How things have changed
The aftermath of Hurricane Katrina brought notice to the fact that many people will refuse rescue when their pets are denied access to the same help. Rather than leave a beloved family member behind in rising floodwaters, people chose to stay put with their animals and hope for the best. I don’t know about you, but I would have been dragged kicking and screaming from my assortment of canine and feline companions, and even now the thought of it brings tears to my eyes.
The media images and stories of both the people who chose to stay with their pets and those who were searching frantically after being separated, lead to changes in laws surrounding evacuations during natural disasters. Now pets must be accommodated for in evacuation plans so that people aren’t forced to choose their safety over their pets’. Media attention to natural disasters also reminds us that, while (just like pet insurance) we hope never to have to use it, it is smart to have a plan in place in the event you do.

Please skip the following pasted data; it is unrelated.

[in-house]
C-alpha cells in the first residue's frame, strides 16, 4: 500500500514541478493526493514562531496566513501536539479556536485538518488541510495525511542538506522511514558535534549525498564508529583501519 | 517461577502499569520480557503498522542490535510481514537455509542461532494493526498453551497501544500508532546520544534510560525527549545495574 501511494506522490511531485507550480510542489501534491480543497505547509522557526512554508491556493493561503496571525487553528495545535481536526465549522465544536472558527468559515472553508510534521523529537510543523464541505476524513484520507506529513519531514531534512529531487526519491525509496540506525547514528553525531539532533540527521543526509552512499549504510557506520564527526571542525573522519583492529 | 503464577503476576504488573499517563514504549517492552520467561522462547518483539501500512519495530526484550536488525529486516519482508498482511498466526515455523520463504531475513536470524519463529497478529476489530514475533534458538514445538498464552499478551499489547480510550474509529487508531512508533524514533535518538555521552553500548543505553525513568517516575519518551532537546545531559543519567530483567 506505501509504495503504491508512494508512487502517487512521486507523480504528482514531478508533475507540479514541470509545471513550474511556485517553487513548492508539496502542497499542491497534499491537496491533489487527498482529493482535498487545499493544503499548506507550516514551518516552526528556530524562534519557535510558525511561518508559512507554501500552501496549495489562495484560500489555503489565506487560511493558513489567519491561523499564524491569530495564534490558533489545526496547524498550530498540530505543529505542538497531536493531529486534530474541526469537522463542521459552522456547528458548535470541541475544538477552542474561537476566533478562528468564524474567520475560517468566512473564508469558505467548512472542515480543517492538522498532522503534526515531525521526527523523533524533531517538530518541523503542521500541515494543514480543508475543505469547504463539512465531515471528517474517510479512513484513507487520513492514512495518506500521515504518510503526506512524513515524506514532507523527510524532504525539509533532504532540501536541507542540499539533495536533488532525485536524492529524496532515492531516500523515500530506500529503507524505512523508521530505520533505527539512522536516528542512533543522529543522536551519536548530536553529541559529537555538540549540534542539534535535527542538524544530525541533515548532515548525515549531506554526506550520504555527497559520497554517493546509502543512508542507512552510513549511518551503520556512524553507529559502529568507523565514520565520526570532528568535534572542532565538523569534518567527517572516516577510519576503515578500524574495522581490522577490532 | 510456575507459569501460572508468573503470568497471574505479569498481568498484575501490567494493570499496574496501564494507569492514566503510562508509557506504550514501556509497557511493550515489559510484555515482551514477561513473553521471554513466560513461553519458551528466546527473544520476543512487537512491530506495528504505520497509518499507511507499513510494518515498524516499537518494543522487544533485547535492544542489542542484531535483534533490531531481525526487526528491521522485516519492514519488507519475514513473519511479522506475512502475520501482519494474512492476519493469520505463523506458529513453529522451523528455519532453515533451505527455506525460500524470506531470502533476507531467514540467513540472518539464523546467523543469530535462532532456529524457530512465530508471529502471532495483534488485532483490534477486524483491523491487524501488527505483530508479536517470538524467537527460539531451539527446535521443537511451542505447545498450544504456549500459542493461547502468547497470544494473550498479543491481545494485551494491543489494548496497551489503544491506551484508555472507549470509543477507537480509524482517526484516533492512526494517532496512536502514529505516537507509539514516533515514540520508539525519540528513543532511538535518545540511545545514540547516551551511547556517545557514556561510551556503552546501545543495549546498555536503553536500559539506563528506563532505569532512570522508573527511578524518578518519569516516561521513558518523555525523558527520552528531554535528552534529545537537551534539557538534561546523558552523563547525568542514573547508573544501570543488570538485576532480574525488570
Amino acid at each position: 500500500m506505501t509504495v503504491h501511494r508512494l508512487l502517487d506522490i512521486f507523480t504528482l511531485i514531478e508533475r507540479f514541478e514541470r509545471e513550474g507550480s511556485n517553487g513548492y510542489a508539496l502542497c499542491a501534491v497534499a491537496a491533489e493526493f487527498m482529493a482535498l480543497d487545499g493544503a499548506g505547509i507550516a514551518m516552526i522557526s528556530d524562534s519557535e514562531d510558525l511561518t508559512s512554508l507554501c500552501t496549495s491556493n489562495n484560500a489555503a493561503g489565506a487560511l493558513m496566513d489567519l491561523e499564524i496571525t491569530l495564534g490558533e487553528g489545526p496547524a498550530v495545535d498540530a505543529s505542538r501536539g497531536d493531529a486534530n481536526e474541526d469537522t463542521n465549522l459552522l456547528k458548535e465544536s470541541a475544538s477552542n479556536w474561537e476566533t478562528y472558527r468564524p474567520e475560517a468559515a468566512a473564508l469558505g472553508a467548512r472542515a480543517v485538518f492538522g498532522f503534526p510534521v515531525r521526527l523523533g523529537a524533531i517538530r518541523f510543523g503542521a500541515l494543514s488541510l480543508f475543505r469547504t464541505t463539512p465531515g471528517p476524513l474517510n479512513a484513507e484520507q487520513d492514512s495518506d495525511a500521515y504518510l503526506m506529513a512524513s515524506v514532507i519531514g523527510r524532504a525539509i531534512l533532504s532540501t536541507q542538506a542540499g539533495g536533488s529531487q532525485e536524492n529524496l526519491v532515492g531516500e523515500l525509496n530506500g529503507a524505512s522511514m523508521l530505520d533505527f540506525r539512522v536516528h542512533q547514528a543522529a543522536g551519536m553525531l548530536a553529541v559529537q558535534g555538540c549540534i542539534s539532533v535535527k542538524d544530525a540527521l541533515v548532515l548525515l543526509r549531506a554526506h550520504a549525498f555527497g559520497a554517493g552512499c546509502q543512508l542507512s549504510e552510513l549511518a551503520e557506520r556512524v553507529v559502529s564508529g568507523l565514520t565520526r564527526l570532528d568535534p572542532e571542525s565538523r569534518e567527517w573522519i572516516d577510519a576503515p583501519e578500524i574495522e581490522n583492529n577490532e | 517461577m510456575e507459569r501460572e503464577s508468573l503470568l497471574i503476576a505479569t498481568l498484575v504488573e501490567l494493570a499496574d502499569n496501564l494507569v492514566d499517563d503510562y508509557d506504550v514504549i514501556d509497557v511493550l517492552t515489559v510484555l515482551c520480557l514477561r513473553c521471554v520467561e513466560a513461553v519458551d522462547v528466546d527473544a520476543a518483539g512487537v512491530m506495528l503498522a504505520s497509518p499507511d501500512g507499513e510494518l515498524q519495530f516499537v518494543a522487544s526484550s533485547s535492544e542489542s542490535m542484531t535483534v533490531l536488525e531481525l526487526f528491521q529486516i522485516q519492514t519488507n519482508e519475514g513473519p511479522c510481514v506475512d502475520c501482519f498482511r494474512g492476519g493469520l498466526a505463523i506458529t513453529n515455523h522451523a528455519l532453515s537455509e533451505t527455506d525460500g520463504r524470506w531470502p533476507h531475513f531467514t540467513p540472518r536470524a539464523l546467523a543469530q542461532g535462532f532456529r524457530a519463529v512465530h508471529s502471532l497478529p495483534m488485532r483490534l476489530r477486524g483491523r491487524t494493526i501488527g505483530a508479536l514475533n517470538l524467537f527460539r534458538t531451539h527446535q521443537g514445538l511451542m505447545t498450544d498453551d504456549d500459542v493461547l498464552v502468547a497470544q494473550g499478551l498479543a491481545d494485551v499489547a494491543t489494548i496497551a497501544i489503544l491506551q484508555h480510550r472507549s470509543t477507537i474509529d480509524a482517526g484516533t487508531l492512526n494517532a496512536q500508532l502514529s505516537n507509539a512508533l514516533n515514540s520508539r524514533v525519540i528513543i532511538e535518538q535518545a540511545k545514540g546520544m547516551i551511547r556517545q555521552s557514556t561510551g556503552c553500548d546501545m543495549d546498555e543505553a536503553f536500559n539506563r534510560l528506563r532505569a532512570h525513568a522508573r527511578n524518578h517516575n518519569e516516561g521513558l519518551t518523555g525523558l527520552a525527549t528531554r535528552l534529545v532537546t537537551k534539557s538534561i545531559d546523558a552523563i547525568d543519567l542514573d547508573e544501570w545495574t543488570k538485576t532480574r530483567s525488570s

What items you need
As the old saying goes “an ounce of prevention is worth a pound of cure,” and in the case of preparing for an evacuation or disaster a few minutes of planning today could be a lifesaver tomorrow. Planning ahead can save valuable time and confusion. Prepare a checklist of items you may need to bring along in a hurry, including freshwater, identification that includes a cell phone number, several days supply of food, and any medications your pet may require. Remember to include leashes, collars and crates so that your pets can be safely restrained. Make sure that you plan for room in your vehicle for your pets and their gear if you need to flee your home.
For more tips, check out this handy infographic:
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